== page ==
However, Lipman has a different ROI in mind, a “return on impact." He attests that this work has no direct benefit to him, aside from the joy he gets from living a life of service. “I’d say it’s 5 percent about me and 95 percent about expanding positive social impact,” he shared. “I can’t tell you how much pleasure I get out of this or how rewarding this project is for me. My ROI is off the charts. I get so much more out of this than what I put into it. I don’t see any financial return. In that sense, it’s not a very good investment. But nothing can compare to the unbelievable pleasure I feel when I hear about all of incredible things these organizations have done with the money.”

The Prize awards $250,000 to one organization per year in unrestricted cash and $50,000 to two honorees. The Prize also includes an ongoing partnership with the University which includes promotion of their work and accomplishments and access to tuition-free executive education programs at Wharton and the Center for Social Impact Strategy, valued at $15,000.

Organizations are rewarded for their commitment to leadership, innovation, impact and transferability. The first Lipman Family Prize winner, iDE, leveraged their prize resources to scale up a pilot project conducted in Cambodia, aimed at improving health and sanitation in rural villages by creating a local market for simple, clean latrines. Today, iDE has active programs in 5 countries and, in just three years, has facilitated the sale of more than 141,000 latrines through local Cambodian entrepreneurs, making it the most successful sanitation marketing program ever, globally.

The 2013 Lipman Family Prize winner, READ Global, has established 80 READ centers serving 237 rural villages and 2.1 million villagers in India, Nepal, and Bhutan. Gender equality advocate Breakthrough, the 2014 prize winner, has gone global with collaborative, multi-media campaigns aimed at ending domestic violence, sexual assault on campus, sexual harassment in public, and violence against women in pop culture.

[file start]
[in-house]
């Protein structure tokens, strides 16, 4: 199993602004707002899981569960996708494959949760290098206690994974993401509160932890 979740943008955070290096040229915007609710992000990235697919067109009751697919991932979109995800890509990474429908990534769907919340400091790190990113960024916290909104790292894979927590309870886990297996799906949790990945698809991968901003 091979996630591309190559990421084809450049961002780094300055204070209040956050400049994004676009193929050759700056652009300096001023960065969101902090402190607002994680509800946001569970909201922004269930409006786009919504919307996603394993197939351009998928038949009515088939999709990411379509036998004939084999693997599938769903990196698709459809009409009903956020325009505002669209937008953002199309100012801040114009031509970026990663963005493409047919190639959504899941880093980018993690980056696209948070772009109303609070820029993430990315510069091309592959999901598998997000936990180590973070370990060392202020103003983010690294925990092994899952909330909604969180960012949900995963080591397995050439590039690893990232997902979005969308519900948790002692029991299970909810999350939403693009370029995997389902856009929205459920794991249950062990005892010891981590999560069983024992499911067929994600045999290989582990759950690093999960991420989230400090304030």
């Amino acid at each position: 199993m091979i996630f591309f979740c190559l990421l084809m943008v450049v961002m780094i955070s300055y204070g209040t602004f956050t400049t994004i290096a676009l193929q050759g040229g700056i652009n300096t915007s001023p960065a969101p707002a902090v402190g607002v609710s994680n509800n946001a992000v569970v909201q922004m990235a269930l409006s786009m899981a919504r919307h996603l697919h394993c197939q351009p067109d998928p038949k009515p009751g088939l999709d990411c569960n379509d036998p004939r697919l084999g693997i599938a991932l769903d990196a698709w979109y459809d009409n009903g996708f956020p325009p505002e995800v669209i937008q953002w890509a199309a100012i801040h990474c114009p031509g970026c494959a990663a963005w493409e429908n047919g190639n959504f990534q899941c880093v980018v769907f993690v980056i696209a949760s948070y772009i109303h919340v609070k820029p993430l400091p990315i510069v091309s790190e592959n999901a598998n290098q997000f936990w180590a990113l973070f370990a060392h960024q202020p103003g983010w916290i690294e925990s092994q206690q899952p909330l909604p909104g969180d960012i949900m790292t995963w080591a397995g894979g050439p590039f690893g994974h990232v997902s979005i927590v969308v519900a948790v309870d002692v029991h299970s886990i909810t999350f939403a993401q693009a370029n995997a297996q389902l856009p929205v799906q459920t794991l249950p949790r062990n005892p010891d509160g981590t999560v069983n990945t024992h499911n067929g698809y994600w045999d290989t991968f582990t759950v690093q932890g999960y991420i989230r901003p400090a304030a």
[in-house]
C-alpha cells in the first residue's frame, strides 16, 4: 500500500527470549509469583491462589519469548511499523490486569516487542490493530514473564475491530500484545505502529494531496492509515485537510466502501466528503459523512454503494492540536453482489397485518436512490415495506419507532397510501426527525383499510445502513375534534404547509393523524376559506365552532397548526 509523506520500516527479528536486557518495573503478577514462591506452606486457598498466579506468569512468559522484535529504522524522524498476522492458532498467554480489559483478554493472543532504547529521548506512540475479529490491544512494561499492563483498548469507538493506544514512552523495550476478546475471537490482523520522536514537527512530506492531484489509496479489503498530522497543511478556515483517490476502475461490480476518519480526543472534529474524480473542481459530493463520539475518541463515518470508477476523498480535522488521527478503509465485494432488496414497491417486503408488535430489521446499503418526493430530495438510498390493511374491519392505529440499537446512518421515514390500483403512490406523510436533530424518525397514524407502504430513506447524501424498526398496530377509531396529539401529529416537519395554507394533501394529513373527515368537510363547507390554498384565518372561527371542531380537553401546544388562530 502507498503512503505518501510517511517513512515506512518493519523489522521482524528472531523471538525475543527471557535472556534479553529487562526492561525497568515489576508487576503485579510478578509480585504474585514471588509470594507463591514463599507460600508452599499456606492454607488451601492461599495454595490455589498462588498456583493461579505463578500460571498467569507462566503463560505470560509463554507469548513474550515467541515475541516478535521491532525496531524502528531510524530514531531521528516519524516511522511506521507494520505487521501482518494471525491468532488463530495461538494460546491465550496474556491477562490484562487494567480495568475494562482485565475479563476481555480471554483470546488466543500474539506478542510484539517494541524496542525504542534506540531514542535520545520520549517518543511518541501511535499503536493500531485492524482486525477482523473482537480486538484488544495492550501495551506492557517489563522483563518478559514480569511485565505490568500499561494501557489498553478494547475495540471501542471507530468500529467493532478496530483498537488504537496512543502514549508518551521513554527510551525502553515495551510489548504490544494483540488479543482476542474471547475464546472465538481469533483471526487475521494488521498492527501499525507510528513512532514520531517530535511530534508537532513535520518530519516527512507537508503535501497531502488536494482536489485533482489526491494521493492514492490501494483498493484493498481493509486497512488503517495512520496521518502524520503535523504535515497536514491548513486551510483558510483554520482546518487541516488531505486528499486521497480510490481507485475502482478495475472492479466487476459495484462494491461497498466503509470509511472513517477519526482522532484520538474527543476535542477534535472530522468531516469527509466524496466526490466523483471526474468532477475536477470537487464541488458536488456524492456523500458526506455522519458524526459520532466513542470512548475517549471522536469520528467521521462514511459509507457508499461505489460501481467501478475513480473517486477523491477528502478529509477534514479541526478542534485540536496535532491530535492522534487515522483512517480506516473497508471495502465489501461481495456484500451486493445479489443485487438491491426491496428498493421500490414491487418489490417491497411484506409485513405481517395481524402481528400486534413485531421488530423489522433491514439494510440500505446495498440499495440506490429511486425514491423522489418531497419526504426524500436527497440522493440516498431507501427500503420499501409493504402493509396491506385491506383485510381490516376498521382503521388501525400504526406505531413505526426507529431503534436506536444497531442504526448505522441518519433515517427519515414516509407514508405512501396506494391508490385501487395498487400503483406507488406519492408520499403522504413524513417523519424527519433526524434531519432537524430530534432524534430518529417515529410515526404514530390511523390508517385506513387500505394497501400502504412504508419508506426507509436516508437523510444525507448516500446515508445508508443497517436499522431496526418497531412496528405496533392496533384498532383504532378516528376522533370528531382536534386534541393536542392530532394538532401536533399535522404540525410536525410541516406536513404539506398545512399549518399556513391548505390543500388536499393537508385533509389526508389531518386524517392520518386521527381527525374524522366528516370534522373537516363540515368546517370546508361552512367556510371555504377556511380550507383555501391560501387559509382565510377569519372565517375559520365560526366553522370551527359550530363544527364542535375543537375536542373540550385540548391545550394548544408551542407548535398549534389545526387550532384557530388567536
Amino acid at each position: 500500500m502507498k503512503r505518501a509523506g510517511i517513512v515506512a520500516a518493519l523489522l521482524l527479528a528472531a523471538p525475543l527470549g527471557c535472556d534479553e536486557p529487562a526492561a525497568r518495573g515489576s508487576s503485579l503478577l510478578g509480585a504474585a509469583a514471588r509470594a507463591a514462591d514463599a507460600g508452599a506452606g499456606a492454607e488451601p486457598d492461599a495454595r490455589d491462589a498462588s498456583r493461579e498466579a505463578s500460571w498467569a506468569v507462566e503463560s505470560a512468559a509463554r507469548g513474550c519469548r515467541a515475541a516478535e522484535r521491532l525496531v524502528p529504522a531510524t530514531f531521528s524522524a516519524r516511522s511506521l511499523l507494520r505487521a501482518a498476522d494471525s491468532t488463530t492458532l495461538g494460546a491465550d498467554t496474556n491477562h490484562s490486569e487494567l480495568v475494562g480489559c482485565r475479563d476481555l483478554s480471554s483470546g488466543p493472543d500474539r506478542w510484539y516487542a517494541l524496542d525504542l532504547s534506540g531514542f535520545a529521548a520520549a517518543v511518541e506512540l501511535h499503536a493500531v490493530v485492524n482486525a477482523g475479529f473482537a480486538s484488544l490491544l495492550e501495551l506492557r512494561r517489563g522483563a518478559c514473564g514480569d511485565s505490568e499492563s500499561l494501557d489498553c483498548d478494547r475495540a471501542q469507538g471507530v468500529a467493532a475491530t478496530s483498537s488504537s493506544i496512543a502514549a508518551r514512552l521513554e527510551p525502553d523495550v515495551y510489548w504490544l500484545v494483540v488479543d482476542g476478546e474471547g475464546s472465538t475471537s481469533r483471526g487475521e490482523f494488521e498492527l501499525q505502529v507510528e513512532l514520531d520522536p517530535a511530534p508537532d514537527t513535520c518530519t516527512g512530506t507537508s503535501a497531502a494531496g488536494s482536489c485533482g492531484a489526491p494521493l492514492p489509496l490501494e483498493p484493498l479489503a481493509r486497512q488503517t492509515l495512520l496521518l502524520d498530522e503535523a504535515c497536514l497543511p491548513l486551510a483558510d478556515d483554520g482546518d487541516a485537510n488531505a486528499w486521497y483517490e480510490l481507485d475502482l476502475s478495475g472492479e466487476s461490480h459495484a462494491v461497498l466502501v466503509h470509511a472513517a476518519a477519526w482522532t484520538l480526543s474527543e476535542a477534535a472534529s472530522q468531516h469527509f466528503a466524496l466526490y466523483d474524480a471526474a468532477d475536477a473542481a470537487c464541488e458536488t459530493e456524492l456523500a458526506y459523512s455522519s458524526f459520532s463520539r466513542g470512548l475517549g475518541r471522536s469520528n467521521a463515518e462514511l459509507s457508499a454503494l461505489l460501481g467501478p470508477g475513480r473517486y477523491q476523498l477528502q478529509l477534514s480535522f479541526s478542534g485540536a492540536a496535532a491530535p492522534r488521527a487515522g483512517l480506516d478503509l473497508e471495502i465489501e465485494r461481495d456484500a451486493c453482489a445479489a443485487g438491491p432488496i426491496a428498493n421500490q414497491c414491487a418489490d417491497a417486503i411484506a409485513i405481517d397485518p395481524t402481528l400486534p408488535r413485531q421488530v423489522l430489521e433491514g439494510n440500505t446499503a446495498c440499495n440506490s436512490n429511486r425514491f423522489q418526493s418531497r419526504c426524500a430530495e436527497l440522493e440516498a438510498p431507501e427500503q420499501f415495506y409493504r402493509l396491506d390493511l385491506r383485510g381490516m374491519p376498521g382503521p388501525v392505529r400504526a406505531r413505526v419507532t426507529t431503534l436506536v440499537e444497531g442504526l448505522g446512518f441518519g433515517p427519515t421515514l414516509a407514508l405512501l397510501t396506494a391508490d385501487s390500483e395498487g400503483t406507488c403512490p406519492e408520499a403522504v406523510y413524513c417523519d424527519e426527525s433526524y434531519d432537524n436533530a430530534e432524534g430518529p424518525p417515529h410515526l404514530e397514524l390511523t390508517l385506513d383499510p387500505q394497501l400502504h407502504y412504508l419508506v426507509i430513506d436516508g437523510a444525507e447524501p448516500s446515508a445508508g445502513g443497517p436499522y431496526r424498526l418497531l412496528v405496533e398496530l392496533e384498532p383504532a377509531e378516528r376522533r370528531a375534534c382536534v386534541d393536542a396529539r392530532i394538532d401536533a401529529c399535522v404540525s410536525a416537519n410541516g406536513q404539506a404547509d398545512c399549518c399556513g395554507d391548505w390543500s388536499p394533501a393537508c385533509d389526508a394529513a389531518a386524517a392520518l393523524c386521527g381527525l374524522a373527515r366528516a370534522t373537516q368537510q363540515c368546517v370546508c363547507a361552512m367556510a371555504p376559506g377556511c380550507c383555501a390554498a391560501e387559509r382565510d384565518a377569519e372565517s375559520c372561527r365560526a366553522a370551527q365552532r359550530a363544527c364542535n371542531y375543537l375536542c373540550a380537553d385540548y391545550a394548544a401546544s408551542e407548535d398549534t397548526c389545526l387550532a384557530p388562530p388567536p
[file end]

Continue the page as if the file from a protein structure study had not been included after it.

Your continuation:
The 2016 Winner, Soccer Without Borders, uses soccer as a vehicle for positive change, providing newcomer refugee, asylee, and immigrant youth with a toolkit to overcome obstacles to growth, inclusion, and personal success. The organization works in ten countries on three continents, training more than 200 coaches and reaching more than 2,000 youth annually and over 10,000 to date. Their players come from more than 35 countries as far-ranging as Guatemala, Nepal, Afghanistan and Somalia. Many have fled severe violence and discrimination and over 70 percent of Soccer Without Borders participants are refugees or have sought asylum in the U.S.

"Seeing the impact these organizations can make when they have the resources they need has not only surpassed any return I had hoped for; it has confirmed my commitment to identify, nurture, and accelerate organizations doing world-changing work," Lipman said. “I’ve done well in my life, now it’s time to do good.”

Images courtesy of Barry Lipman

Joi Sears headshotJoi Sears

Joi M. Sears is the Founder and Creative Director of Free People International, a social enterprise which specializes in offering creative solutions to the world's biggest social, environmental and economic challenges through the arts, design thinking and social innovation.

Read more stories by Joi Sears